Anna and Sancho Soeiro operate their Canyon Road café five days a week, serving organic fare largely sourced from local farmers’ markets. Dish n' Spoon Cafe's menu spans soups, salads, and sandwiches (made with chicken-curry salad, for example, or roast beef and horseradish), and caters to the noncarnivorous with veggie burgers and veggie lasagna. The café itself is housed in what was a one-room grocery store for 70 years; after moving in, the Soeiros decided to reflect the welcoming environment and community loyalty it represented in the repurposed space.
Cubbies of knickknacks, sculptures, and other gewgaws and gifts line the walls, creating an atmosphere of cozy, quaint chaos. The faces of frequent customers smile from a Star Wall of pictures, and kids chomp organic PB&J or grilled-cheese sandwiches before running off to play in the restaurant’s special kids’ corner. A Santa Fe Reporter write-up notes some of the café's Santa Fean charms—"quirkily mismatched" plates and silverware, and a patio where patrons can sprinkle sunshine and shredded clouds on their meals.
New Mexican correspondent Rob De Walt describes how, in 2009, Mayor David Coss declared August 14 Dish n’ Spoon Day in honor of the Soeiros’ consistent dedication to volunteer work and community service—they've been involved in historic preservation, the Buckaroo Ball, and a court-appointed advocate program for survivors of juvenile abuse or neglect. Every Monday, Dish n’ Spoon runs on a pay-what-you-can price structure, allowing patrons to live within their means or finally use that stash of leprechaun gold that banks refuse to convert to U.S. dollars.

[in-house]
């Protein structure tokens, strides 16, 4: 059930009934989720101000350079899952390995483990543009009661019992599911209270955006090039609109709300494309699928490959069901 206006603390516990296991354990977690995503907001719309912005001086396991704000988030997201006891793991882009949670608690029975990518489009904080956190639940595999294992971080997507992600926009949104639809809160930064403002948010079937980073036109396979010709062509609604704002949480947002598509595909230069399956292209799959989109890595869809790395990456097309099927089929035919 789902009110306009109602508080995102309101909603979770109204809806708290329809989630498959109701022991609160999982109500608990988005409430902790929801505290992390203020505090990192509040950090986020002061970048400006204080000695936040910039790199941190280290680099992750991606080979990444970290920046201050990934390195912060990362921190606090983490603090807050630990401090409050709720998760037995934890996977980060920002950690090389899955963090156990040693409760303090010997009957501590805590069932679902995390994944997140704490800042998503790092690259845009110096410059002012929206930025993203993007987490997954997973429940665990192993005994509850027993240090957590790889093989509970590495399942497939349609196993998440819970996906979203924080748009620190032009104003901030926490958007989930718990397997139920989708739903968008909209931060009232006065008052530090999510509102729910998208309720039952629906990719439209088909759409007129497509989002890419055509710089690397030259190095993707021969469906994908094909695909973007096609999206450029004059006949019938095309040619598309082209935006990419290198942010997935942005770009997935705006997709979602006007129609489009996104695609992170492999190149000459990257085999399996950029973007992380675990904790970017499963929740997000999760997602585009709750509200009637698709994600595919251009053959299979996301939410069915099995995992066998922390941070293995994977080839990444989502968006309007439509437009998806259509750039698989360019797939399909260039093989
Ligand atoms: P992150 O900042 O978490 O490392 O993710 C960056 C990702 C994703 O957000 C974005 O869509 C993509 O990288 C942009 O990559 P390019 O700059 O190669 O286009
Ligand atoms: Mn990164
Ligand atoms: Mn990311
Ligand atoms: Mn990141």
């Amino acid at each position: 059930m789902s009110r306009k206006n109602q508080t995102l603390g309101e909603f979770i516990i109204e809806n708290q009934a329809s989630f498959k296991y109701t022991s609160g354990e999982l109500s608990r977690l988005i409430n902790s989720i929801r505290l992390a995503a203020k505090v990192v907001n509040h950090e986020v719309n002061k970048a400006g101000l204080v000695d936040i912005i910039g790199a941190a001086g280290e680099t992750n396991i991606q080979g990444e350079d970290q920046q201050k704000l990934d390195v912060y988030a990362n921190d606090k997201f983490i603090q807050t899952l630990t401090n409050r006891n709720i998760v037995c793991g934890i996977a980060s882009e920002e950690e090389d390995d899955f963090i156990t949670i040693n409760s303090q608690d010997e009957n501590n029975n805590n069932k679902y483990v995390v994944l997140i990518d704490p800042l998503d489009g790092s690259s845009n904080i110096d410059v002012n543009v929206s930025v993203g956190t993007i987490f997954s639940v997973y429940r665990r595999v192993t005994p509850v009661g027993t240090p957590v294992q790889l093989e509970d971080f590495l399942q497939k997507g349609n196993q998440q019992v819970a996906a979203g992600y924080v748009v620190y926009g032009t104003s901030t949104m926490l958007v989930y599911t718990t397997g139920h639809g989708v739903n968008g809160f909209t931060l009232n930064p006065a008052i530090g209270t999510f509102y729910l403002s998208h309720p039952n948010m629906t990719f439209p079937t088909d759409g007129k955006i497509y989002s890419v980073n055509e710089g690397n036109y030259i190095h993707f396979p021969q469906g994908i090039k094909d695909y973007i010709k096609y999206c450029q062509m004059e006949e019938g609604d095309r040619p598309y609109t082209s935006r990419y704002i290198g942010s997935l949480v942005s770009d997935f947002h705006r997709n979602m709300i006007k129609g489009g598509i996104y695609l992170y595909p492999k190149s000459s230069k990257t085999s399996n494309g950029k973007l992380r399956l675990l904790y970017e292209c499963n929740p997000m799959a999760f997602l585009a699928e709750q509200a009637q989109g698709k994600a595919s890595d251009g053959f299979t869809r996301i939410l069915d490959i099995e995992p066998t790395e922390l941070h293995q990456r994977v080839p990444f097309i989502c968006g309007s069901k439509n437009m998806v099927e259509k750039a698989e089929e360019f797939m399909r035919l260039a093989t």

In his kitchen, chef Charles Thompson grasps a chimayo, a small heirloom chili found throughout the region yet rarely in restaurant cooking. Hotel Chimayo commissioned a local grower to supply the freshest chimayo chilies for Tia’s Cocina in order to add an authentic, robust flavor to the homestyle recipes. The recipes themselves are about as authentically New Mexican and homey as you can get—most of them were donated by the local families in Chimayo.
A Santa Fe landmark, the Inn and Spa at Loretto is steeped in an atmosphere that befits a place where the coyotes don bandanas, the tumbleweeds wear turquoise, and the sunset has been stuck on "stunning" since 927 BC. The Loretto is an architectural recreation of the Taos pueblo, right down to the haute restaurant, galleries, gardens, and wooden ladders in place of stairs. Georgia O'Keeffe famously painted the hotel in 1932, accurately depicting the enormous cow skull that perpetually hovers above the roof as well as the huge pink lily whose delicate, puffy folds form the hotel's entrance.